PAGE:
I Can Lead It All by Myself” was the legend on the Cat’s campaign buttons. His button portrait was the familiar one: tall floppy red-and-white striped hat, red bow tie, white-gloved hands clasped decorously over his chest, thumbs pressed together, grinning that idiot grin (though thin-lipped, I had to admit). The Cat in the Hat himself did not at first appear. His madcap explosion on the scene was engineered—apparently, at least—by Joe and Ned, a couple of maverick Midwesterners whose techniques were as fresh as they were amateurish. Only several hysterical hours laterwas I tomeet the real spirit behind the coup: a luminous, ingenious, pear-shapedmass named Clark. The first day went as I’d planned, with plenty of fanfare, good food and drink, back-slapping and vote-trading, stirring speeches, the usual Convention hoopla—though admittedly it was all a little hollow, beclouded with the factuality of being the party out of power and little or no hope of getting in. The only hint of something out of order was the slogan that appeared on toilet walls and crept oddly into conversations: “Let’s make the White House a Cat House.” But the next morning, into the hotel breakfast rooms throughout the city, Joe and Ned, dressed like the Cat in striped hat, bow tie, and gloves, came shuffling, doing a soft-shoe to their “Cat in the Hat Campaign Song”: It is no time for no, it is time for yes! It is time to elect our candidate! They passed out buttons, introduced the Cat-Call (Me-You!), and yak-yakked their way through a cornball vaudeville routine with such awful gags as: Joe: Hello! Hello! Ned: I said hello! Can you hear me, Joe? Joe: What is this, a party line? Ned: Well, that’s what I’m calling about, Mr. Joe!—to tell you about our new party line! Joe: What line is that, Mr. Ned? Ned: Why, a Fe -line, Mr. Joe! I’m talking about the next President of the United States! Joe: The next President! Who’s that, Mr. Ned? Ned: Why, it’s the Cat in the Hat! Joe: I’m sorry, Mr. Ned, I didn’t get your predicate...? Ned: A pretty cat? Well, no, he ain’t so pretty, Mr. Joe, but he’s got a lotta pussy-nality! Joe and Ned sing the “Cat in the Hat Campaign Song” while passing out buttons, then soft-shoe out. Here is the Cat who will clean up the mess: The Cat in the Hat for the Head of State! So go to bat for the Cat in the Hat! He’s the Cat who knows where it’s at! With Tricks and Voom and Things like that! Go! Go! The Cat in the Hat!
BY EVENING MY BEAUTIFULLY PLANNED CONVENTION HAD turned into something of a circus. Regardless of political commitments, nearly everyone had taken to singing the Cat in the Hat song, and, even alongside their other pins, to wearing the Cat button—I even caught my man Riley with one of the damned things on. On the toilet walls: “What This Nation Needs Is More Pussy!” And sure enough, at the banquet that night, in pranced a hundred gorgeous milk-fed Midwestern coeds, dressed in tight elastic catskins, wearing the goofy hat, bow tie, and gloves, leaping in and out of laps and licking faces, sending up a delicious caterwaul of Me- You’s. The new gimmick of the night was a miniature replica of the Cat’s Hat with an elastic band for fastening under the chin—when you squeezed the Hat, it emitted the Cat-Call. “Keep it under your hat!” the girls purred as they passed them out, then whisked away, twirling their tails. For some reason, everyone kept grinning at me, apparently conjecturing that I’d arranged the whole gag, and since I still wasn’t sure just what was up, I grinned along with them, returned their winks, even—though only one time— squeezed the silly Hat. The Cat in the Hat himself appeared a day later right in the middle of my man Boone’s big parade and rally, breaking it up. It’s against tradition for a candidate to appear on the Convention floor before his final nomination. It’s against all propriety to intrude on another candidate’s rally. And the Cat’s performance itself was against every standard of Convention-floor behavior, not to say all probability. But that damned Cat couldn’t care less—in fact, this balmy flaunting of the rules of the game was to become the pattern, if not in fact the message, of his whole Presidential campaign. Boone, a Californian, had been nominated by the Governor of Kentucky, with handsome seconds fromAlaska, Virginia, California, and Idaho. I was delighted. His symbols were coonskin caps (Boone-skins, his supporters were calling them) and b’ar guns (in fact, before politics, he’d been a chemist and later vice-president of one of the nation’s largest pharmaceutical companies, had never had any kind of gun in his hands before in his life); his slogans: “Explore the moon with Boone!” and “We want Boone soon!” A thousand frenetic, hollering, coonskin-capped, placard- and flag-waggling, bull-roaring, Madison-Avenue-b’ar-gun-toting demonstrators had piled in, pushed wildly to the front, seized the microphones to broadcast their chants, looking like they might decide to take the Convention by force, when the Cat in the Hat turned up. Clinking and clanking in on that goofy clean-up machine of his, the machine now bearing in red-white-and-blue letters his famous line: “Have No Fear of This Mess!” Maybe the Boone people thought the Cat was one of their own— certainly he was lugging a rusty old b’ar gun over what he had of a shoulder. At any rate, they went suddenly silent, quick as it takes to snap off the TV, and turned expectantly to the Cat, who said:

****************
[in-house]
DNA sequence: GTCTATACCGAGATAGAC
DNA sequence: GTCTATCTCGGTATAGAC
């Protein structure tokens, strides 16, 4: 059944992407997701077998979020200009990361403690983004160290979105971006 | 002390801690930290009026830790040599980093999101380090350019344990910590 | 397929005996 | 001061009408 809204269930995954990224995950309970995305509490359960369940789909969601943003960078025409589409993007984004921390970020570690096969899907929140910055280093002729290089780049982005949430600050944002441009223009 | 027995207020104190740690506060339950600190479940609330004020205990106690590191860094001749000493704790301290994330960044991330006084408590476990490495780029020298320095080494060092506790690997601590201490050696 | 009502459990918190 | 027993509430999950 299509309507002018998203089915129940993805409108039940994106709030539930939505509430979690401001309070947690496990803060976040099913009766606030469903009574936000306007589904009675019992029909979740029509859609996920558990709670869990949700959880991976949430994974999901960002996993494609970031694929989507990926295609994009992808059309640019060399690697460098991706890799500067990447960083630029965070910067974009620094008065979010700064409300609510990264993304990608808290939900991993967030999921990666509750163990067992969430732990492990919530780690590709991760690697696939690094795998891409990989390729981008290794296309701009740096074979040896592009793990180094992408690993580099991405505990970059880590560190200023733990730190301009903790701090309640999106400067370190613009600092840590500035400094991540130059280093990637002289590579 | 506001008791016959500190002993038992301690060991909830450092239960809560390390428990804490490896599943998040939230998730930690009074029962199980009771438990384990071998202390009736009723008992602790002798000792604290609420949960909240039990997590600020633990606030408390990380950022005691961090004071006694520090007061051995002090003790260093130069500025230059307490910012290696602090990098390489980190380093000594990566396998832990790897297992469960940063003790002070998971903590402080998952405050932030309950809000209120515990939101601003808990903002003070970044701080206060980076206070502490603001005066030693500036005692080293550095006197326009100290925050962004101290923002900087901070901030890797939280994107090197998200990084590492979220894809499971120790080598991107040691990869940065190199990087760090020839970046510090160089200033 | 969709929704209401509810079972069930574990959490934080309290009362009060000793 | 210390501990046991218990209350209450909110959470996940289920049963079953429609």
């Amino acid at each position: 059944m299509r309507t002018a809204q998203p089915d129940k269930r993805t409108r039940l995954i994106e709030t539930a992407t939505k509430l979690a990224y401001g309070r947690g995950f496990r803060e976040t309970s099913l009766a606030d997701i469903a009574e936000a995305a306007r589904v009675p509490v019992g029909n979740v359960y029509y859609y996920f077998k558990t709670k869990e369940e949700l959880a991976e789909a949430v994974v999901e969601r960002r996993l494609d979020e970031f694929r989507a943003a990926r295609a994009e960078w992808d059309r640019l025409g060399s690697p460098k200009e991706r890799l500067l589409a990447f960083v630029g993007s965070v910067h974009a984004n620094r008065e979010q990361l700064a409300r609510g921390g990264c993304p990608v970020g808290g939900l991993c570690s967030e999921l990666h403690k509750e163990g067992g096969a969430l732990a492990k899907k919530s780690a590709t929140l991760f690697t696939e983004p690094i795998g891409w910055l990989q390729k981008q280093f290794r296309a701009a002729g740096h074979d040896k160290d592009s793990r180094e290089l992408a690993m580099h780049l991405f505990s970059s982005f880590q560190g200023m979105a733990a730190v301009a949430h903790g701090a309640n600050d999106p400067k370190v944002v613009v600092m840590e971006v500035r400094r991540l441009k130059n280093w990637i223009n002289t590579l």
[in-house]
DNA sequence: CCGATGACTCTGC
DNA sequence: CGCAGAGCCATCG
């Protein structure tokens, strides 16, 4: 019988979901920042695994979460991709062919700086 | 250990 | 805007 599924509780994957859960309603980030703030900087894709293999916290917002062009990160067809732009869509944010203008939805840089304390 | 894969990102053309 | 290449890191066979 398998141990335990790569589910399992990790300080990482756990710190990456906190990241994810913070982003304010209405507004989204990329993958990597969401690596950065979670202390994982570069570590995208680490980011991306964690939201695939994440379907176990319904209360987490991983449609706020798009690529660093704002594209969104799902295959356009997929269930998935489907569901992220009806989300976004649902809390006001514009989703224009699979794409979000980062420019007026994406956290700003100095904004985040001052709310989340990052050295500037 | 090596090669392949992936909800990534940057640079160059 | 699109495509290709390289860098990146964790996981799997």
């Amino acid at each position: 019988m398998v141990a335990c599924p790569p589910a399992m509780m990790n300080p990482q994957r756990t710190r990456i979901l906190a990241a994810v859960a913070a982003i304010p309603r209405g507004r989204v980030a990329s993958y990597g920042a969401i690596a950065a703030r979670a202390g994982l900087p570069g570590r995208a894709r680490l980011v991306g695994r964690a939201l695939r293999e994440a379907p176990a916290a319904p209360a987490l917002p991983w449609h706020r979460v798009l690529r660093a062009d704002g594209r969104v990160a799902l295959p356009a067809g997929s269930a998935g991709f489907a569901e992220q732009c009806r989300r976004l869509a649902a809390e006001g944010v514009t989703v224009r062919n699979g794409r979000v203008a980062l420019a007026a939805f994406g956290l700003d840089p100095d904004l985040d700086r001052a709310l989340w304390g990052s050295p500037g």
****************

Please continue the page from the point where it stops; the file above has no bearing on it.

It is no time to fear, it is time to cheer! It is time to play on your instrument! The New Day is near, the New Way is here! The Cat in the Hat for President! So go to bat for the Cat in the Hat! He’s the Cat who knows where it’s at! With Tricks and Voom and Things like that! Go! Go! The Cat in the Hat!
“Hello! hello! How are you? Can you do What I can do?”
Arms reached out from the clean-up machine, snatching Boone posters. The Cat shuffled them, passed them out again. Now they read: “Eat a prune at noon with Boone!” Another mechanical arm stretched forth and from the crowd plucked, by the seat of his honorable pants, Boone’s nominator,